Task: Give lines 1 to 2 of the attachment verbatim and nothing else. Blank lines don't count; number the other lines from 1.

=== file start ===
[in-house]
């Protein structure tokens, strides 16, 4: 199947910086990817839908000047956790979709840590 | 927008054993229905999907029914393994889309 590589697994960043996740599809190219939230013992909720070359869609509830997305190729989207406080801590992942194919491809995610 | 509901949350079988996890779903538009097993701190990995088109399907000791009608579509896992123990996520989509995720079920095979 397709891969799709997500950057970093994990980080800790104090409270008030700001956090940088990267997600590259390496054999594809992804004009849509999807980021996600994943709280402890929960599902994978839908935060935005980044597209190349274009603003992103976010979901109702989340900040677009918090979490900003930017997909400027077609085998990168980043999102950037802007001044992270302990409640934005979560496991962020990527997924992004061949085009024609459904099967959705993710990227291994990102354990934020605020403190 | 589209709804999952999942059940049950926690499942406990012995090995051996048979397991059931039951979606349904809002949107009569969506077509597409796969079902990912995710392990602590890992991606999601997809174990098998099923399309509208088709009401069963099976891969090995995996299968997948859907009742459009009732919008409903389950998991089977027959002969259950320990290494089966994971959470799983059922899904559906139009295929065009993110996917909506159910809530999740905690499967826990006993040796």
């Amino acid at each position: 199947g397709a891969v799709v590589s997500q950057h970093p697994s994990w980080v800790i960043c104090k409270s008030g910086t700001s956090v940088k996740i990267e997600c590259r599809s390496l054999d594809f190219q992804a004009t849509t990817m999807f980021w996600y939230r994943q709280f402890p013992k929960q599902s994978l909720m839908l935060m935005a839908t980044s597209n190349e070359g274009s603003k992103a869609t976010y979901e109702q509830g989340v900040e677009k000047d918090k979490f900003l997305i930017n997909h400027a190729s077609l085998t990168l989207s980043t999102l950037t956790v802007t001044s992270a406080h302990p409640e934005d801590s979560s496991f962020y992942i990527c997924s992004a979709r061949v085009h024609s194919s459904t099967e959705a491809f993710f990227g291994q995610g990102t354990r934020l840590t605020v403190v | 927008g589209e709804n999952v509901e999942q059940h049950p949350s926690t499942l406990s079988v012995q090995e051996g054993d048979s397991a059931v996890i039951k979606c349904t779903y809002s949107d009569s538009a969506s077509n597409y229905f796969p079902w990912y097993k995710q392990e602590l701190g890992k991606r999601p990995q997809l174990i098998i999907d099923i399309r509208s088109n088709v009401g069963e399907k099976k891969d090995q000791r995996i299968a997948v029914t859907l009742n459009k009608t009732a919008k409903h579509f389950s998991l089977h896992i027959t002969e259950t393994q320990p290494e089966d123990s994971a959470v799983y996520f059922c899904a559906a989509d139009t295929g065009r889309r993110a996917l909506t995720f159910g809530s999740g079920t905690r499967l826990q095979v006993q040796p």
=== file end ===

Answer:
[in-house]
């Protein structure tokens, strides 16, 4: 199947910086990817839908000047956790979709840590 | 927008054993229905999907029914393994889309 590589697994960043996740599809190219939230013992909720070359869609509830997305190729989207406080801590992942194919491809995610 | 509901949350079988996890779903538009097993701190990995088109399907000791009608579509896992123990996520989509995720079920095979 397709891969799709997500950057970093994990980080800790104090409270008030700001956090940088990267997600590259390496054999594809992804004009849509999807980021996600994943709280402890929960599902994978839908935060935005980044597209190349274009603003992103976010979901109702989340900040677009918090979490900003930017997909400027077609085998990168980043999102950037802007001044992270302990409640934005979560496991962020990527997924992004061949085009024609459904099967959705993710990227291994990102354990934020605020403190 | 589209709804999952999942059940049950926690499942406990012995090995051996048979397991059931039951979606349904809002949107009569969506077509597409796969079902990912995710392990602590890992991606999601997809174990098998099923399309509208088709009401069963099976891969090995995996299968997948859907009742459009009732919008409903389950998991089977027959002969259950320990290494089966994971959470799983059922899904559906139009295929065009993110996917909506159910809530999740905690499967826990006993040796």